BILGE, Turkey - Masked men armed with assault rifles and grenades killed 44 people at a wedding party in southeast Turkey in a blood feud between families over who should marry the bride, authorities and residents said.
The bride and her groom were killed in Monday evening's attack in Bilge, a village of a few hundred people in the conservative heartland of mainly Kurdish southeast Turkey.
Eight people have been caught and detained, and their weapons confiscated. This can be understood as a blood feud between two families, Interior Minister Besir Atalay told a news conference.
The suspected gunmen and many of the victims bore the same family name, Atalay said. The Celebi family had been at odds with each other over land, membership of state-sponsored village guards, and more recently over the bride, local residents said.
The attack was sparked by revenge from one part of the Celebi family, unhappy a son had been passed over for a groom from another family in Diyarbakir, residents told Reuters.
State news agency Anatolian quoted witnesses as saying up to six attackers stormed two houses where guests had gathered for prayers after the wedding. Sevgi Celebi, the daughter of the village chief, called a muhtar, was being married when the attack occurred. The groom was named Habip Ari.
They broke into the house and started spraying the place with bullets, hitting both men and women, their faces were covered with masks, said a 20-year-old female eyewitness, who declined to be named.
A high-school student survived because the body of his slain brother fell on top of him.
A Reuters reporter who visited the house where 44 had been killed, including 16 women and six children, said he saw two rooms splattered with blood stains, women's scarves lying on the ground and bullet holes in the walls.
The attack was one of the worst involving civilians in the modern history of European Union candidate Turkey.
They ruined us all. I want them to get the biggest punishment possible. I wish fire in the houses of those who put fire in my house, Sultan Celebi, 75, who lost four children, three daughters-in-laws and one grandchild, told Anatolian.
Marriages in the conservative southeast, where it is usual to carry weapons, can spark rivalry between clans because the groom and his family must often pay some kind of prize to the bride's family for marriage, and sometimes the highest bidder wins.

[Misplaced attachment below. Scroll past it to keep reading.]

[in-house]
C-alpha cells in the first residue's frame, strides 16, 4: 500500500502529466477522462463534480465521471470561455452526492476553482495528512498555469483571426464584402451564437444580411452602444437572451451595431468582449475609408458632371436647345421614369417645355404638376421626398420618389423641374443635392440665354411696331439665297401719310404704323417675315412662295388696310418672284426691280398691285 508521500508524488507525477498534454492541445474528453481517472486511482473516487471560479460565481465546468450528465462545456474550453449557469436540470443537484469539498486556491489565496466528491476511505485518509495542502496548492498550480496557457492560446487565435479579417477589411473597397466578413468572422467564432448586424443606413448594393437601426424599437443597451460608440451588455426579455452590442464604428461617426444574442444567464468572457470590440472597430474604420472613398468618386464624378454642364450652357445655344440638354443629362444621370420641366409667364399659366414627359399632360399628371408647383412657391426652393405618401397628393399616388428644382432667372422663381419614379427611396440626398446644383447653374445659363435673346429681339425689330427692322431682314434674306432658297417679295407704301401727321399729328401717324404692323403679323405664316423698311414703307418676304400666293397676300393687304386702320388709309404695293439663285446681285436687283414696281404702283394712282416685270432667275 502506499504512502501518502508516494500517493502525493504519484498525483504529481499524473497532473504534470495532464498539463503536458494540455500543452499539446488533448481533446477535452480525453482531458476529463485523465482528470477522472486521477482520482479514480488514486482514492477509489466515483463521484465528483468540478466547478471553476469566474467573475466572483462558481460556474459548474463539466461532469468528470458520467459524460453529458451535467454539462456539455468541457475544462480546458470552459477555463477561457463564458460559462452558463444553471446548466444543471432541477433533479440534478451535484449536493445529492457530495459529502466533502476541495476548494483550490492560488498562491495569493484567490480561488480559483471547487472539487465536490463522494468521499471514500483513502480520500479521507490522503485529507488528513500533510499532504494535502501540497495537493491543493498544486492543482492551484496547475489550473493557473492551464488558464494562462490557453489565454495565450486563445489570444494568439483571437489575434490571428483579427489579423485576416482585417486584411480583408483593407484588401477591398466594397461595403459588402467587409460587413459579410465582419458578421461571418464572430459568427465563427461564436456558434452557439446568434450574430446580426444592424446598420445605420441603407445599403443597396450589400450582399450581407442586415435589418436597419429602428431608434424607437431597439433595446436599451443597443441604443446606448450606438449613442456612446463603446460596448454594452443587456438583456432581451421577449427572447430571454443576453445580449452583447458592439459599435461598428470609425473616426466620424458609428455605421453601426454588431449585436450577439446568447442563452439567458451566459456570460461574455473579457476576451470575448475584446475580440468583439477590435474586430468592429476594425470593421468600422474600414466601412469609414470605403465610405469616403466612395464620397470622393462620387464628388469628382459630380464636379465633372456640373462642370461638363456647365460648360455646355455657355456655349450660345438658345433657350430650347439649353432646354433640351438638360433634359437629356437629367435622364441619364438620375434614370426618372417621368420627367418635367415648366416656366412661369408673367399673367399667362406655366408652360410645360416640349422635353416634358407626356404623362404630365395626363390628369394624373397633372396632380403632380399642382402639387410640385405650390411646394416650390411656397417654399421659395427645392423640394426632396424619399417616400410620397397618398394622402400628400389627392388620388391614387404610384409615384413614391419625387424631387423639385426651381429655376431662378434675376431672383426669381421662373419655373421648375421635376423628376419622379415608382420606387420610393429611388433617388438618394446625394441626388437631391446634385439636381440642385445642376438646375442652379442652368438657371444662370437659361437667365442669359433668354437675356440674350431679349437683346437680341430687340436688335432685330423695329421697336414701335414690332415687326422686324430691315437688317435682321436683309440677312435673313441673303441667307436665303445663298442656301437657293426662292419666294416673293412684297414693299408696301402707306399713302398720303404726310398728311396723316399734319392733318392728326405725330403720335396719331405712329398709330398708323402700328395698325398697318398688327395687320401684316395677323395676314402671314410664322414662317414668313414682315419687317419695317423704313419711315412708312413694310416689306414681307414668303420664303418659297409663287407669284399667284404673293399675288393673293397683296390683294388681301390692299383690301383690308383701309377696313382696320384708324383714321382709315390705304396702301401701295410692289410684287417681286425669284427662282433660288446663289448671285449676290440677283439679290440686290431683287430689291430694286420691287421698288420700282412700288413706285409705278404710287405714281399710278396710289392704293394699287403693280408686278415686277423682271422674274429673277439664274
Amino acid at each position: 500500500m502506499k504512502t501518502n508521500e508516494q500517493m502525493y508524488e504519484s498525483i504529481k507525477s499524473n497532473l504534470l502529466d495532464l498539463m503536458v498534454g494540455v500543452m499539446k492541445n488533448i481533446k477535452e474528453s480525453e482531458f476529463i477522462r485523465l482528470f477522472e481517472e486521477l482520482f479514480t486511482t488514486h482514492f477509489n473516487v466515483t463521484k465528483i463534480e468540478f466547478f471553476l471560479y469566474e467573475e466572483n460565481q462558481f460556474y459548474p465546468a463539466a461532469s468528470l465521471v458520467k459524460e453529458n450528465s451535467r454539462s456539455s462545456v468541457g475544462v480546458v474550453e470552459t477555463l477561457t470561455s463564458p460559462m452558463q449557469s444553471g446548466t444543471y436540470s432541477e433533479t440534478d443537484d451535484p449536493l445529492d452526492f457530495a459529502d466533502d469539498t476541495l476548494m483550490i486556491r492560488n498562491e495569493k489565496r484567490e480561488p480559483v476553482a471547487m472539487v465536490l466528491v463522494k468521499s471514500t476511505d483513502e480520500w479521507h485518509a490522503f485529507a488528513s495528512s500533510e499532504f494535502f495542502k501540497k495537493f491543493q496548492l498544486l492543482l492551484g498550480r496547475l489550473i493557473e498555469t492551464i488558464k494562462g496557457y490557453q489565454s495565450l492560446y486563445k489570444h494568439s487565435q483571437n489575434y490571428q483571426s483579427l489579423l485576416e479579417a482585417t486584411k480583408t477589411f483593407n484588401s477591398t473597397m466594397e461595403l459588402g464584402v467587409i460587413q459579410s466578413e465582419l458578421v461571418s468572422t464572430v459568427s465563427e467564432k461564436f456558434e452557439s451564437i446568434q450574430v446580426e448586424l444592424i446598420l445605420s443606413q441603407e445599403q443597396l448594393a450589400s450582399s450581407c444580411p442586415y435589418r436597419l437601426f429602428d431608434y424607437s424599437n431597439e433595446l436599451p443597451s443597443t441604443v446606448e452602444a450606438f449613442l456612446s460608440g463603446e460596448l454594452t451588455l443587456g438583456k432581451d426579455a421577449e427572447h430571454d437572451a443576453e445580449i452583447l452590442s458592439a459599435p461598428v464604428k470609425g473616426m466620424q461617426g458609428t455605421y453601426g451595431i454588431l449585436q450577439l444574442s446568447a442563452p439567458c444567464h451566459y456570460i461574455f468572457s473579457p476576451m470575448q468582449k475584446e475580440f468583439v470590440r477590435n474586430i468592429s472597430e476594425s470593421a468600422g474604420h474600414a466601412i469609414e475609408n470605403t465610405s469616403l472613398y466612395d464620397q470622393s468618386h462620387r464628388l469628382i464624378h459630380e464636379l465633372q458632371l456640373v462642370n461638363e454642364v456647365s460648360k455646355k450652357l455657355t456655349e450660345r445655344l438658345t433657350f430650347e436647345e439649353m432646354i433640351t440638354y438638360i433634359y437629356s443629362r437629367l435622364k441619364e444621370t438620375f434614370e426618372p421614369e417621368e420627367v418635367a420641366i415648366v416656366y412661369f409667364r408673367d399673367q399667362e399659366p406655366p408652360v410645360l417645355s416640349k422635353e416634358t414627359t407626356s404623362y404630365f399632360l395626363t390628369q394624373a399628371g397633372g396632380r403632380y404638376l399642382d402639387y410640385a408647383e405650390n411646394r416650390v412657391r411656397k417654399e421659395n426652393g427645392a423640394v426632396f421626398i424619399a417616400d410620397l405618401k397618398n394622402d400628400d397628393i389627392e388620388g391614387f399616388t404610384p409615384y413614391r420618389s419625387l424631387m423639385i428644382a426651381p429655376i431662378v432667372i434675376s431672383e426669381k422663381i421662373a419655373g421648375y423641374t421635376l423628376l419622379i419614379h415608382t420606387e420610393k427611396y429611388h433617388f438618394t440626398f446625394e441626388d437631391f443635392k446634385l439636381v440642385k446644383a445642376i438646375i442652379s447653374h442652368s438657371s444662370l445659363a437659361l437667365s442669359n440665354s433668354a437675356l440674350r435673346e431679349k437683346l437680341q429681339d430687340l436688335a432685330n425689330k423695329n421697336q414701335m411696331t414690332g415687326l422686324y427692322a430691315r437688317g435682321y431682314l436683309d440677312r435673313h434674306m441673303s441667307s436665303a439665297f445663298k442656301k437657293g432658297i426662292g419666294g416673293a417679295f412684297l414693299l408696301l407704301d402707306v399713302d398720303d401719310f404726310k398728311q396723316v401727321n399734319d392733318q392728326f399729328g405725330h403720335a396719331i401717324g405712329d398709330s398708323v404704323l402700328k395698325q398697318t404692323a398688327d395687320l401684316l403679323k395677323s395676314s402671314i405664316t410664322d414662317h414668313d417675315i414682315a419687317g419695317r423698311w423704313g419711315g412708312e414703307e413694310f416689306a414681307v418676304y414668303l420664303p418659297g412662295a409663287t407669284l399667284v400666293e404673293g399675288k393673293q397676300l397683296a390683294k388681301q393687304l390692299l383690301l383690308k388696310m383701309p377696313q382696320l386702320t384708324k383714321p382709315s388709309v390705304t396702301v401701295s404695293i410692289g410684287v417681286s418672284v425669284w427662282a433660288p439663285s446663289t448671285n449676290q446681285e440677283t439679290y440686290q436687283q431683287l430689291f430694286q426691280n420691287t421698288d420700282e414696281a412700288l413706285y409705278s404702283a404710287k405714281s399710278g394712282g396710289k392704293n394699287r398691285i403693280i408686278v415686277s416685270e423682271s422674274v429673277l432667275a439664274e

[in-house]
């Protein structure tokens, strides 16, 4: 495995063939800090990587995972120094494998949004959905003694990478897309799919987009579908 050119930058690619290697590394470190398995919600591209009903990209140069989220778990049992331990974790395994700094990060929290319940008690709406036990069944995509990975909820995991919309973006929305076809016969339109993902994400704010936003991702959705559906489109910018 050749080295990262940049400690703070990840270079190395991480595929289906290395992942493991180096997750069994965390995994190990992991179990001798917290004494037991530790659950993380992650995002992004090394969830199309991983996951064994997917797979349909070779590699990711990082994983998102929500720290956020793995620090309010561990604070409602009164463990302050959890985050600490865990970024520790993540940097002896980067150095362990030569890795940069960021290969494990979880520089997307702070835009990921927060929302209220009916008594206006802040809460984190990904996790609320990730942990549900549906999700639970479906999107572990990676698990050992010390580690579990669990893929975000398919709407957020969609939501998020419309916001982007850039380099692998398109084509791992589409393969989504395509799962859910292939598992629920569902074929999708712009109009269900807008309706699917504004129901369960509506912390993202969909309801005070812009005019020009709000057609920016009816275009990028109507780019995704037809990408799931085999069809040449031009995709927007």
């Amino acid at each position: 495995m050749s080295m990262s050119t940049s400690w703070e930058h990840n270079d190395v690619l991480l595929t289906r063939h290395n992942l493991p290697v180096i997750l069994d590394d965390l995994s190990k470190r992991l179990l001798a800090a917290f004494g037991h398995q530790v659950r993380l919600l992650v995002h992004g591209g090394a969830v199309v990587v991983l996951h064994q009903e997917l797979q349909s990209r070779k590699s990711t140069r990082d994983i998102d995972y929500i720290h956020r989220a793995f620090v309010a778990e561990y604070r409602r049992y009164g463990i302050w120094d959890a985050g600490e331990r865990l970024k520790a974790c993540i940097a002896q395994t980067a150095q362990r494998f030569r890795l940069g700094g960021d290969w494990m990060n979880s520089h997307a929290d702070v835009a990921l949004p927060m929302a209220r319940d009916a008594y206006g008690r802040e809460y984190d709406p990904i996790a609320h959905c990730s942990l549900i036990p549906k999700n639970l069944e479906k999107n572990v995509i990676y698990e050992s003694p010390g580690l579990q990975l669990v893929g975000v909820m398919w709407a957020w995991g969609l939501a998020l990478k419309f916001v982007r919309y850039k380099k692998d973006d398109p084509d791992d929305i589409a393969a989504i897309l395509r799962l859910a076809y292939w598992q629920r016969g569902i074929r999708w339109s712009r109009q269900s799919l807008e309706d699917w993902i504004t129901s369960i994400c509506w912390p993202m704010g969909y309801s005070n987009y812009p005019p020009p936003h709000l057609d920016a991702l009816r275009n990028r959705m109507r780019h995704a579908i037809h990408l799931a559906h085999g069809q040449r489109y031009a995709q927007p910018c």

I am ashamed to be from here, this is brutality, it is like a natural disaster, an earthquake, Mahmut Yildiz, 43, told Reuters. Pointing to bulldozers shoveling earth for mass graves, he said: I don't know how we will be able to live in peace.
The government has improved the rights of women in the impoverished southeast but the EU says more needs to be done, including dealing with honor killings.
No kind of tradition can justify this killing, no conscience can justify this kind of pain, Prime Minister Tayyip Erdogan said in Ankara.
The scale of the latest attack will concern the government, which is attempting to defuse tensions in the southeast born of separatist conflict with PKK Kurdish guerrillas.
There have been calls to disarm village guards, who number around 57,000 throughout Turkey's southeast. They are part of a controversial policy established in 1985 to set up a paramilitary force to protect villages against PKK attacks, patrol the rugged mountains and help fight the separatists.
But their right to carry arms, to inform on suspected separatist activities and to kill in the name of the state has made them a force within the region, while critics say they use their status to settle family scores and take land.
The PKK took up arms against the Turkish state in 1984, seeking an ethnic Kurdish homeland in the southeast. Some 40,000 people have been killed in the conflict.
Security in the southeast is also regarded as key to improving stability in Turkey and reducing tensions with northern Iraq.